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One year ago, Scottish voters were called to decide whether the nation should become an independent country or stay in the UK – essentially the question on the ballot paper was about Scotland’s future constitutional status. The referendum debate itself though, like most current debates about the future of Scotland and the UK, was and is closely connected to a range of policy issues.
 
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The Scottish Government just launched a National Conversation on how the new powers contained in the Scotland Bill 2015 should be used. Paul Cairney suggests that there are two ways of looking at the exercise. 
 
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Achieving economic growth, social justice and tackling inequality: Kirstein Rummery and her team have been researching what Scotland can learn about childcare and long-term care and its effect on gender equality from international evidence?
 
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Constitutional discussions frequently obscure wider policy debates in Scotland, says Paul Cairney. His current research demonstrates that, as well as being obscured by constitutional clashes, issues of inequality are frequently treated with flashy quick fixes at the expense of long-term results. 
 
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Professor Kirstein Rummery discusses the Fairer, Caring Nations research project, which is investigating the impact of childcare and long-term care policies on gender equality. The project is a comparative study focussing on both devolved and state-level nations. 

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Holyrood and Westminster could diverge on immigration

As reported in today's Herald (4 June 15), Scotland could take a different approach to the rights and roles of migrants than the rest of the UK.

Nick Bibby, Communications Officer, Centre on Constitutional Change, discusses the hot topics that came out of the latest PSA conference.

The Political Studies Association (PSA) annual conference, which drew together political scholars from across the world, was held in Sheffield at the start of the April. CCC fellows were heavily involved, presenting papers on subjects ranging from the political implications of devolution, to the role of gender in the referendum campaign, to the changing nature of public attitudes to politics.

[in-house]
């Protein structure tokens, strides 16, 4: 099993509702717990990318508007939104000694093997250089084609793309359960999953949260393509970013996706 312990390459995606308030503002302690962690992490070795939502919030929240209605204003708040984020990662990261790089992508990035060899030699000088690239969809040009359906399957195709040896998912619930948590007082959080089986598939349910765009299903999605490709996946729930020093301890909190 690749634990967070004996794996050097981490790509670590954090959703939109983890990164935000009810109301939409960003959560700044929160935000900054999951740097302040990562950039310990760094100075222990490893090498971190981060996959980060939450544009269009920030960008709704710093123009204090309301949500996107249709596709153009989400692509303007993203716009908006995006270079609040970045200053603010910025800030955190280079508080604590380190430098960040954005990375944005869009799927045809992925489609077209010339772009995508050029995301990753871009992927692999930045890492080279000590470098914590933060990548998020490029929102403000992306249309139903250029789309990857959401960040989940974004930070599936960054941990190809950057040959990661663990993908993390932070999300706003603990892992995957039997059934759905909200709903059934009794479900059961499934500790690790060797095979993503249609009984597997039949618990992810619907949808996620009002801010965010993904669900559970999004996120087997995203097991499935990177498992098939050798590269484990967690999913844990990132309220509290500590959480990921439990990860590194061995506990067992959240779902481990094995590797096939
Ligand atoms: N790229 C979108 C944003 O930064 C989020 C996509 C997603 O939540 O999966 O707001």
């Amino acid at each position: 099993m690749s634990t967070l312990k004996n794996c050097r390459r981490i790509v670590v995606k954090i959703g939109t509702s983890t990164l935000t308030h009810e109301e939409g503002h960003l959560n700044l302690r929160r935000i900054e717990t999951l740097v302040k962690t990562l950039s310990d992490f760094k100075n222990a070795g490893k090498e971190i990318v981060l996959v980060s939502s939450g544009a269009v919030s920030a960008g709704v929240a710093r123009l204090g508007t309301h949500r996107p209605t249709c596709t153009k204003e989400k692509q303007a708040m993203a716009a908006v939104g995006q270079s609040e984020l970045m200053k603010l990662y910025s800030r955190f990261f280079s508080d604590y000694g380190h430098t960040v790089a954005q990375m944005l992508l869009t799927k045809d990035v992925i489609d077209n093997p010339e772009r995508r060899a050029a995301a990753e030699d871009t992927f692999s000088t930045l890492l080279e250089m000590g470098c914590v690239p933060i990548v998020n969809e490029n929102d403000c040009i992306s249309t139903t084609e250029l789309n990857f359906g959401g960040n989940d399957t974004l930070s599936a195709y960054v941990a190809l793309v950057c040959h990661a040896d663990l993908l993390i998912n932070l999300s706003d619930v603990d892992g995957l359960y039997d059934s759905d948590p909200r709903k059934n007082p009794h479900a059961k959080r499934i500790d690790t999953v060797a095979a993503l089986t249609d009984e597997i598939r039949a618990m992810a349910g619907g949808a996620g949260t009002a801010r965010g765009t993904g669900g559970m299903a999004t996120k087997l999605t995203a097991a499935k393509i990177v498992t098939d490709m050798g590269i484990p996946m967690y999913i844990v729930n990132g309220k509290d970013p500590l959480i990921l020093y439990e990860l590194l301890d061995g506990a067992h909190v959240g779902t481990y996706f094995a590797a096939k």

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  • 19th October 2018

    Proposed revisions to the Basque Statute of Autonomy have revealed underlying tensions but the fault lines are not where an outside observer might assume they would be. They are fundamental and political and, explains Michael Keating, unlikely to be resolved by technocratic debate.

  • 16th October 2018

    Bavaria’s long-dominant party, the conservative Christian Social Union (CSU), has reached its worst election result in 60 years. As well as causing a headache for Angela Merkel, argues Patrick Utz, this political earthquake reveals Bavaria’s predicament between regionalism and populism,.

  • 15th October 2018

    As the buildup to the EU Council meeting reaches fever pitch, Richard Parry explains that deals at dawn may work in Brussels but they don't always play to the home crowd.

  • 13th October 2018

    Theresa May’s efforts to keep her DUP allies onside may, suggests Prof Nicola McEwen, end up easing Nicola Sturgeon’s path to independence following any subsequent referendum on the subject.

  • 12th October 2018

    The Commission on Justice in Wales, chaired by Lord Thomas of Cwmgiedd, will further clarify the legal and political identity of Wales within the UK constitution. Doing so, explains Prof Dan Wincott, will also bring clarity to the enduring significance of other territorial legal jurisdictions.

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